Although most of what I am expected to do on a daily basis involves reading and writing, I am convinced that graduate school is killing my (up to now, somewhat decent) ability to communicate via the written word. In my college writing workshops and literature classes, language was something to be manipulated–once you had mastered it. (Manipulation was off-limits if you didn’t know where to put the apostrophe, in other words.) My long sentences and parenthetical style suit themselves to my brand of communicating. This was something that people at my job noticed. “Your case notes are always the best to read,” my supervisor at the women’s shelter commented. I’d like to think she meant more of it than just the plain fact I am able to string together words with subject, verb and predicate. Name the parts of speech of this sentence: “Advocate informed S.C. once again that she could not change her child’s diaper on the kitchen counter during meal preparation.”
When I entered higher education in the social sciences, I was thrown for a loop. It may not mean much to others, but switching from MLA guidelines to APA was difficult. Essentially, writing for the APA means following a pretty rigid set of criteria, not just for headings, formatting and references at the end of the paper, but tone and style as well. Conjunctions and adjectives are frowned upon. Yet, it’s OK to use dangling prepositions and clipped sentence fragments. Elipses and parentheses, unless the parentheses are enclosing a citation (e.g. Prochaska & Diclimente, 1993) are strictly prohibited. Comparing my academic writing from my undergraduate years with my current writing is incredible. Consider the following, from my term paper in a Shakespeare class:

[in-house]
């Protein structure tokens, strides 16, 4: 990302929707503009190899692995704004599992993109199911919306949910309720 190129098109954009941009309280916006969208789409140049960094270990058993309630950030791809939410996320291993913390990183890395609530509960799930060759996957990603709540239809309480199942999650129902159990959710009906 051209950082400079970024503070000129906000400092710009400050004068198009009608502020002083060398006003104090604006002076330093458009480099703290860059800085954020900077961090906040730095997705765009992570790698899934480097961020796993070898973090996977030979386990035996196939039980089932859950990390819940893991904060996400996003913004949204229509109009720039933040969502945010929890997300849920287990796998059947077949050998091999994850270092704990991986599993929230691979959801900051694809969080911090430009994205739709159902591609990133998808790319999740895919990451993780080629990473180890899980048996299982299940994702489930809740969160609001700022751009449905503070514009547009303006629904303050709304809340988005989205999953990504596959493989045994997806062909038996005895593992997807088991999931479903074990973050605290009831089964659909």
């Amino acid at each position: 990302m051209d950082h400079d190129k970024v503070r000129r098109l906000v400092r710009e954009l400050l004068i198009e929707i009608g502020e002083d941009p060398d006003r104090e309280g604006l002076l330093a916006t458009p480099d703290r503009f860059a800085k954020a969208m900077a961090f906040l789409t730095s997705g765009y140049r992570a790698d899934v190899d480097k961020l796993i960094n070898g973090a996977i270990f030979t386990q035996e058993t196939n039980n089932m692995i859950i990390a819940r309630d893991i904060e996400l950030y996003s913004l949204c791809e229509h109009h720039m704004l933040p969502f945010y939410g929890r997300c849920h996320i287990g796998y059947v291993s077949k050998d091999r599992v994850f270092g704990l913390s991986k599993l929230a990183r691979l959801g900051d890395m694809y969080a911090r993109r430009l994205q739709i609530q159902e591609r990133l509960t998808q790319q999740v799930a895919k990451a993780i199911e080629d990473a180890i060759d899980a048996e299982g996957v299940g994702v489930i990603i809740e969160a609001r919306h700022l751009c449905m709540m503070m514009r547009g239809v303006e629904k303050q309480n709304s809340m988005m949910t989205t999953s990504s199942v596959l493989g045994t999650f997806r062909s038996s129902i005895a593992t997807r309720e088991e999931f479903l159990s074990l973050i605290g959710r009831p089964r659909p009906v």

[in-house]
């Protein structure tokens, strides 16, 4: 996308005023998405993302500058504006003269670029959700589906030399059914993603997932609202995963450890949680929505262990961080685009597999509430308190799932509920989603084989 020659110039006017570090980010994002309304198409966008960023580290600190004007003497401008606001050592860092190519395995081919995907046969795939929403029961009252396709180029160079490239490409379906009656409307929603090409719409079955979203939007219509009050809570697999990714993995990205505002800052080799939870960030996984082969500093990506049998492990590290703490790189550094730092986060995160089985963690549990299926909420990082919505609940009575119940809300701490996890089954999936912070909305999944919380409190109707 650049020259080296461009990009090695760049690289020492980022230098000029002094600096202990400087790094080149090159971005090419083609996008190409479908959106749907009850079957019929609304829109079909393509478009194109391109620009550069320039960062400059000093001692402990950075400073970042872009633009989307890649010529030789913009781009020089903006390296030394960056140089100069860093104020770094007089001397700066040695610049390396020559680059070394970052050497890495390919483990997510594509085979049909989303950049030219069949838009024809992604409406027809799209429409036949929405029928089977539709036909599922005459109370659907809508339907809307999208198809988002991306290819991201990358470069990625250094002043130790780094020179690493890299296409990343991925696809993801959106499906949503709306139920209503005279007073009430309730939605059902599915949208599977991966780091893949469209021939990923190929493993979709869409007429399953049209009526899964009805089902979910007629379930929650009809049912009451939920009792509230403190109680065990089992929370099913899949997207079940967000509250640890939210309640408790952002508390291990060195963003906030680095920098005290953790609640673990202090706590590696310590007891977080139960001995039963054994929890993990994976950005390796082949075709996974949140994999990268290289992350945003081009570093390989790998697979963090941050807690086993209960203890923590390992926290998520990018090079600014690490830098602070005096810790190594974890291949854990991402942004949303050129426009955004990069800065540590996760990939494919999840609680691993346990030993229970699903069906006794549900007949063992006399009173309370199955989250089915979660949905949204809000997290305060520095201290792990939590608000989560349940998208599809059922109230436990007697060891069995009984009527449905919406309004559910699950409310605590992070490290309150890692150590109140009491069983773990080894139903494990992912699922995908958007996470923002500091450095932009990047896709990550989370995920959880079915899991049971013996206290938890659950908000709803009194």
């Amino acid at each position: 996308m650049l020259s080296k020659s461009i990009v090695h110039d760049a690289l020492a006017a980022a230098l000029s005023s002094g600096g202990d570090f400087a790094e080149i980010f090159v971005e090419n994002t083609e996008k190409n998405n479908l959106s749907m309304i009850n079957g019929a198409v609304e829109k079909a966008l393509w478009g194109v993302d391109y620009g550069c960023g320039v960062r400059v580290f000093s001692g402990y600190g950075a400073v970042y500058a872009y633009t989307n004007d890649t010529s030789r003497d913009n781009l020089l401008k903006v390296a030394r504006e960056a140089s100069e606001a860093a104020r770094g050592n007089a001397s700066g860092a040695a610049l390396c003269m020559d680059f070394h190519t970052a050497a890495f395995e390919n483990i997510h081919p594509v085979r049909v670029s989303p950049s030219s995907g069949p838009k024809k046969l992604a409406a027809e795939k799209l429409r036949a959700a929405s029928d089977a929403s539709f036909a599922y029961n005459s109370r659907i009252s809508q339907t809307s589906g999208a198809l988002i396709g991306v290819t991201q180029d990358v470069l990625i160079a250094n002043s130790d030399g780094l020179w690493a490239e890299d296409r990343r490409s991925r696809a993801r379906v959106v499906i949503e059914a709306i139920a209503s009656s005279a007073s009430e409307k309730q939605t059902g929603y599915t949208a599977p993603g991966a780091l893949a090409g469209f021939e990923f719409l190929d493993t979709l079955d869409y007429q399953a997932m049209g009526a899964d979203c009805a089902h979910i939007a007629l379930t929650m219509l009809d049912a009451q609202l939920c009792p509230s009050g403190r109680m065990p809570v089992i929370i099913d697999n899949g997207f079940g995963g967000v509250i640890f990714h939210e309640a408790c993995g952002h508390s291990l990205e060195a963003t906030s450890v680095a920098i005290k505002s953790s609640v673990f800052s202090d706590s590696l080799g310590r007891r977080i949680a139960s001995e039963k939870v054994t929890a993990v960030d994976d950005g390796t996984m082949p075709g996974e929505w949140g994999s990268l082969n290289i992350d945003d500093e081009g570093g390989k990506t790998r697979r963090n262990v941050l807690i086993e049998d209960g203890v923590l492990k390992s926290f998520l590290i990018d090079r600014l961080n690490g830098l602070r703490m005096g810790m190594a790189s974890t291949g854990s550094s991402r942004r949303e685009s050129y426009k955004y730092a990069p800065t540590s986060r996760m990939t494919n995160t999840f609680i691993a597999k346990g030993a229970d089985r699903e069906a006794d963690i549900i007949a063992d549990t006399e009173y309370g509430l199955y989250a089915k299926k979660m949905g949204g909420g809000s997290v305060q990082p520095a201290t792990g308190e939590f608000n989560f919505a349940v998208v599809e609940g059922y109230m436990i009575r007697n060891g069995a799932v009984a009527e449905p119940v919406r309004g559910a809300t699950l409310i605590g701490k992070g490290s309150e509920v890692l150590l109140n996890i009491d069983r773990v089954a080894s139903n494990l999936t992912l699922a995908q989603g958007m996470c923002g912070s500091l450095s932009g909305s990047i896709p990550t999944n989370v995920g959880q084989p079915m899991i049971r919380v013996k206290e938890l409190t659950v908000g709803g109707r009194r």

“The tendency of New Historicist and materialist readings to omit gender roles altogether–excluding Cordelia and Lear’s relationship from discussions of sex, inheritance and parent-child dynamics while focusing instead on Edmund and Gloucester as the primary example of a power struggle–has compelled feminist critics to question whether there are any women at all in King Lear.”
And this, from a paper for one of my data analysis classes during the first semester of my PhD program:
“Recently volunteerism has experienced a major upsurge (citation). Reasons for this swell of activity are manifold. The growth of identity politics and efforts to reframe the concept of productive labor in modern societies are contributing factors (citation). According to (citation), the non-profit sector’s shift away from informal philanthropy to, in many cases, hierarchical organizations based on the corporate model have also bolstered the rise and and diversity of volunteerism.”
The last sentence in this paragraph received this comment from my professor: “Run on sentence, break into small chunks.”
This same professor once said during class that ideally, if a sentence takes up more than two lines, it is too long and a journal will ask you to cut it. I realize that when people read scientific or social science journals, they are not reading the content–they are skimming the methods section and looking at the tables of results to see whether the object under study was statistically significant or not. (And no one besides other social scientists reads social science journals–for good reason. For one, subscriptions are prohibitively expensive–and besides that, they are dry and boring, similar to reading the text of an algebraic equation.) However, I think the quickest way to ruin the flow of a paper is to think about whether the editorial board of Social Science Review will be offended by your run-on sentences. Moreover, I don’t care about publishing articles in journals that only other academics are going to read. This seems to me a good way to ensure that good social work research and evaluation never reaches people and practitioners.